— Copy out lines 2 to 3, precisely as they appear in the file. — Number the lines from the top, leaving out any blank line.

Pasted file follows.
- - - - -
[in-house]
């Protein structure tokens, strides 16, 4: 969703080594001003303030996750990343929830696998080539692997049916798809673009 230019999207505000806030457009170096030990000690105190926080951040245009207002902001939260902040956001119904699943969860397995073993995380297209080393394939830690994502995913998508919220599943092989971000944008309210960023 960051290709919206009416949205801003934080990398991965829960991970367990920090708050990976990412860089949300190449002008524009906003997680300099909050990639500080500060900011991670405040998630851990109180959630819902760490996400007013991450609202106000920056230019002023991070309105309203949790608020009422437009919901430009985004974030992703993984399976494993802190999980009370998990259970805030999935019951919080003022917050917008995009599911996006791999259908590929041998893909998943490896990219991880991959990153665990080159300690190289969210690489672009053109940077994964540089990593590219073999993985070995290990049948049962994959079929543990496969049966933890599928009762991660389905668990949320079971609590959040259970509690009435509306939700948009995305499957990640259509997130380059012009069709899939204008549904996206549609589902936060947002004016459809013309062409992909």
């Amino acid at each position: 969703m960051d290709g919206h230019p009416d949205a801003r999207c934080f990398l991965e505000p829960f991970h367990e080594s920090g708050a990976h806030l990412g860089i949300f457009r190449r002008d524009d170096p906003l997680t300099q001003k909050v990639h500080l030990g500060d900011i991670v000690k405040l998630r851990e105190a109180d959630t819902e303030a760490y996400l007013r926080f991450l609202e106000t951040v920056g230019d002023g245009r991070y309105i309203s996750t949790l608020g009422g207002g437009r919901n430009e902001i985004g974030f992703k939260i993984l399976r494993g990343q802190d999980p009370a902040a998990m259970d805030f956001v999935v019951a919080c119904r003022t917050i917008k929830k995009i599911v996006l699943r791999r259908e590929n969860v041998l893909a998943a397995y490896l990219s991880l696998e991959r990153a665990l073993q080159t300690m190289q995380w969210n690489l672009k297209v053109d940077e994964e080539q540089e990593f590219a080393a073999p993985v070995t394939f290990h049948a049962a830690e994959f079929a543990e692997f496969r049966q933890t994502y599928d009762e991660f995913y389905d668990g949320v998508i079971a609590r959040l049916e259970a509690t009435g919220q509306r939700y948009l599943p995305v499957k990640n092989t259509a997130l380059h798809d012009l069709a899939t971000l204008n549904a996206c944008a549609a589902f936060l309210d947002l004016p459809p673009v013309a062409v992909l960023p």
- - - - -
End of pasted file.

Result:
């Protein structure tokens, strides 16, 4: 969703080594001003303030996750990343929830696998080539692997049916798809673009 230019999207505000806030457009170096030990000690105190926080951040245009207002902001939260902040956001119904699943969860397995073993995380297209080393394939830690994502995913998508919220599943092989971000944008309210960023 960051290709919206009416949205801003934080990398991965829960991970367990920090708050990976990412860089949300190449002008524009906003997680300099909050990639500080500060900011991670405040998630851990109180959630819902760490996400007013991450609202106000920056230019002023991070309105309203949790608020009422437009919901430009985004974030992703993984399976494993802190999980009370998990259970805030999935019951919080003022917050917008995009599911996006791999259908590929041998893909998943490896990219991880991959990153665990080159300690190289969210690489672009053109940077994964540089990593590219073999993985070995290990049948049962994959079929543990496969049966933890599928009762991660389905668990949320079971609590959040259970509690009435509306939700948009995305499957990640259509997130380059012009069709899939204008549904996206549609589902936060947002004016459809013309062409992909």
């Amino acid at each position: 969703m960051d290709g919206h230019p009416d949205a801003r999207c934080f990398l991965e505000p829960f991970h367990e080594s920090g708050a990976h806030l990412g860089i949300f457009r190449r002008d524009d170096p906003l997680t300099q001003k909050v990639h500080l030990g500060d900011i991670v000690k405040l998630r851990e105190a109180d959630t819902e303030a760490y996400l007013r926080f991450l609202e106000t951040v920056g230019d002023g245009r991070y309105i309203s996750t949790l608020g009422g207002g437009r919901n430009e902001i985004g974030f992703k939260i993984l399976r494993g990343q802190d999980p009370a902040a998990m259970d805030f956001v999935v019951a919080c119904r003022t917050i917008k929830k995009i599911v996006l699943r791999r259908e590929n969860v041998l893909a998943a397995y490896l990219s991880l696998e991959r990153a665990l073993q080159t300690m190289q995380w969210n690489l672009k297209v053109d940077e994964e080539q540089e990593f590219a080393a073999p993985v070995t394939f290990h049948a049962a830690e994959f079929a543990e692997f496969r049966q933890t994502y599928d009762e991660f995913y389905d668990g949320v998508i079971a609590r959040l049916e259970a509690t009435g919220q509306r939700y948009l599943p995305v499957k990640n092989t259509a997130l380059h798809d012009l069709a899939t971000l204008n549904a996206c944008a549609a589902f936060l309210d947002l004016p459809p673009v013309a062409v992909l960023p």